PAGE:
The Independent Commission Against Corruption (ICAC) investigates and prosecutes bribery and corruption suspects. Despite fewer complaints to the ICAC — and fewer prosecutions — Hong Kong’s enforcement authorities had a busy year.
The Prevention of Bribery Ordinance, Hong Kong’s main anti-corruption law, creates a number of public and private sector bribery offenses. These relate to government and judicial officers and to agents — typically, employees of a private company.
Most complaints to the ICAC in January to June 2018 were from the private sector — 67%. This is down 4%, compared with last year. The number of people prosecuted in the same period fell 42%, compared with 2017. Those convicted for bribery fell 15%.
Closer cooperation with financial regulators
In December 2017, the ICAC and the Securities and Futures Commission (SFC) together raided the offices of Hong Kong-listed Convoy Global Holdings, as well as the homes of its senior executives. Several of the executives were arrested. In 2018, the ICAC and SFC continued with related raids, although there has not been much publicity around these investigations. This is likely due to the secrecy provisions imposed by the Prevention of Bribery Ordinance and Securities and Futures Ordinance. The ICAC and SFC have yet to begin prosecutions in relation to the Convoy Global Holdings crack down, but we should expect more in store in 2019.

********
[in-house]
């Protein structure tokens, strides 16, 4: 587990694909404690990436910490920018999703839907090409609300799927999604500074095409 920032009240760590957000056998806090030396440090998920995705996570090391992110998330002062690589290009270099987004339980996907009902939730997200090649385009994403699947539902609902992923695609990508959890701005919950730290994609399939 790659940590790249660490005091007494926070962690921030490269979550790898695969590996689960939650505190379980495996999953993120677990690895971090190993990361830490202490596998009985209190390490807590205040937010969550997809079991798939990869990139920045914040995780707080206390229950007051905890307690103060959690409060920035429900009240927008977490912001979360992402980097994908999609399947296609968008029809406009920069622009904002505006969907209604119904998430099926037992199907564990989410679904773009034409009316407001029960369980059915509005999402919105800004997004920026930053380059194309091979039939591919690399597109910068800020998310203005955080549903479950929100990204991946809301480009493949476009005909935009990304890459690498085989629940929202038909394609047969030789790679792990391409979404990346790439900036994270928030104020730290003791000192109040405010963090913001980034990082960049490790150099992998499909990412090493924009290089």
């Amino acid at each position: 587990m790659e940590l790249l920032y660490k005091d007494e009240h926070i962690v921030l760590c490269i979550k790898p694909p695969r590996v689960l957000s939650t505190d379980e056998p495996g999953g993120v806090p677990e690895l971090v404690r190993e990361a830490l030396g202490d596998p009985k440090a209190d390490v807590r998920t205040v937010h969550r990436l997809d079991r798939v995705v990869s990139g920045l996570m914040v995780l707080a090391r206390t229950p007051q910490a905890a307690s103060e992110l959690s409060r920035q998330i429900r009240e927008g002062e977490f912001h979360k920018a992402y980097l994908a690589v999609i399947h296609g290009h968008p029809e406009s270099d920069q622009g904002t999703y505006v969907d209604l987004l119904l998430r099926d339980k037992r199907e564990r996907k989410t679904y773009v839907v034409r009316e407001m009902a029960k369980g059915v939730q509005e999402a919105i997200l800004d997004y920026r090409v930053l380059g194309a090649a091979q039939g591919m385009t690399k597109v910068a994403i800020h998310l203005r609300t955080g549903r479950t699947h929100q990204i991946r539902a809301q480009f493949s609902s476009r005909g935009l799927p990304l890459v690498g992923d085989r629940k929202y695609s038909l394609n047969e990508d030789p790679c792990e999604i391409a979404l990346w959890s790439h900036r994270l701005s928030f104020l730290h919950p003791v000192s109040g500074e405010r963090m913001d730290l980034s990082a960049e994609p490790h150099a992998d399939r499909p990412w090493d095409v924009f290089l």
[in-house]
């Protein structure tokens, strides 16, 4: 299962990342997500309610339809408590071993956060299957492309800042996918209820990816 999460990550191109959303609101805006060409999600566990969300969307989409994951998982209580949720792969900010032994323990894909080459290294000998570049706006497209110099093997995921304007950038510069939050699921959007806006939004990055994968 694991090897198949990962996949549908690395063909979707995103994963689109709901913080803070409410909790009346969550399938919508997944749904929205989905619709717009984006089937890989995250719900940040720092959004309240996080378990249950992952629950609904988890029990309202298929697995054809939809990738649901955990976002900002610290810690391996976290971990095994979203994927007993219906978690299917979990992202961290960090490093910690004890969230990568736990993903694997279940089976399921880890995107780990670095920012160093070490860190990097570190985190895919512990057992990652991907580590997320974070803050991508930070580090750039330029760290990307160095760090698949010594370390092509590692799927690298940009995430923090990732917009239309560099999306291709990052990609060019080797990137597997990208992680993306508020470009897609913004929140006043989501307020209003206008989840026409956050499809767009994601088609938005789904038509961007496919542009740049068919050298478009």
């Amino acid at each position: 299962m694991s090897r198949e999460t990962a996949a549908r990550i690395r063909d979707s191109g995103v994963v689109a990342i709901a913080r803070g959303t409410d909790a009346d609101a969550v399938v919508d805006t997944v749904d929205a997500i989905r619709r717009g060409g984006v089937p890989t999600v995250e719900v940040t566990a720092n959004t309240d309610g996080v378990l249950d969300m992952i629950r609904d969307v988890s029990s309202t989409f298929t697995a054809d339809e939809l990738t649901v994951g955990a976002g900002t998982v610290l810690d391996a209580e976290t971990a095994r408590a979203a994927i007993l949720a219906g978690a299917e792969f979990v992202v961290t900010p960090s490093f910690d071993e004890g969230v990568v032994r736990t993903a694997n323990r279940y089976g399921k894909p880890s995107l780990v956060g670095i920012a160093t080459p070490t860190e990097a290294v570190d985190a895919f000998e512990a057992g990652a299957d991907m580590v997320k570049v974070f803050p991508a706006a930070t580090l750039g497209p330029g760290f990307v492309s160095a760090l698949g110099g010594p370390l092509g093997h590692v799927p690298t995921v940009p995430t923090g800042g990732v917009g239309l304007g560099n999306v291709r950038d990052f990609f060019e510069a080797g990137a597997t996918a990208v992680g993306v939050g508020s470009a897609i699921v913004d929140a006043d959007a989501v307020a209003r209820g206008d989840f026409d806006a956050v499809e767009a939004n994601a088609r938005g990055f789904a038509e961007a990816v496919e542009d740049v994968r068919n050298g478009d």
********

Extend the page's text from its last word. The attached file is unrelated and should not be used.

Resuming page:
Statutory amendments tighten anti-money laundering protections
The Anti-money Laundering and Counter-Terrorist Financing (Financial Institutions) (Amendment) Ordinance came into force on 1 March 2018. It adds customer due diligence and record-keeping requirements to non-financial businesses, such as lawyers, accountants, and real estate agents. The Companies (Amendment) Ordinance came into force on the same date. It requires companies registered under the ordinance to keep registers of people who have significant control over the company.
The reforms bring Hong Kong’s laws in line with standards set by the Financial Action Task Force. It sets international standards on combating anti-money laundering and terrorist financing.
Former Hong Kong minister convicted in the U.S.
The former home affairs minister of Hong Kong, Patrick Ho Chi-ping, was convicted in the U.S. on seven of eight counts of bribery. The case relates to payments to African public officials. His conviction prompted Hong Kong lawmakers to ask the ICAC to look into possible links to the case in Hong Kong. Unlike the U.S. Foreign Corrupt Practices Act, the Prevention of Bribery Ordinance doesn’t apply to foreign officials outside Hong Kong.
Transactions related to the conviction by China Energy Fund Committee, a non-governmental organization in Hong Kong led by Mr Ho, may have taken place in Hong Kong.
ICAC ends its investigation into former chief executive
On 12 December 2018, after a four-year probe, the ICAC stopped its investigation into Leung Chun-ying, former chief executive of Hong Kong, for allegations of corruption and misconduct in public office. The Hong Kong Department of Justice felt there was insufficient evidence to charge those involved. The allegations stemmed from Mr Leung’s entering into an agreement with UGL Limited and payments he received while chief executive.
This contrasts a series of high-profile convictions for corruption in recent years.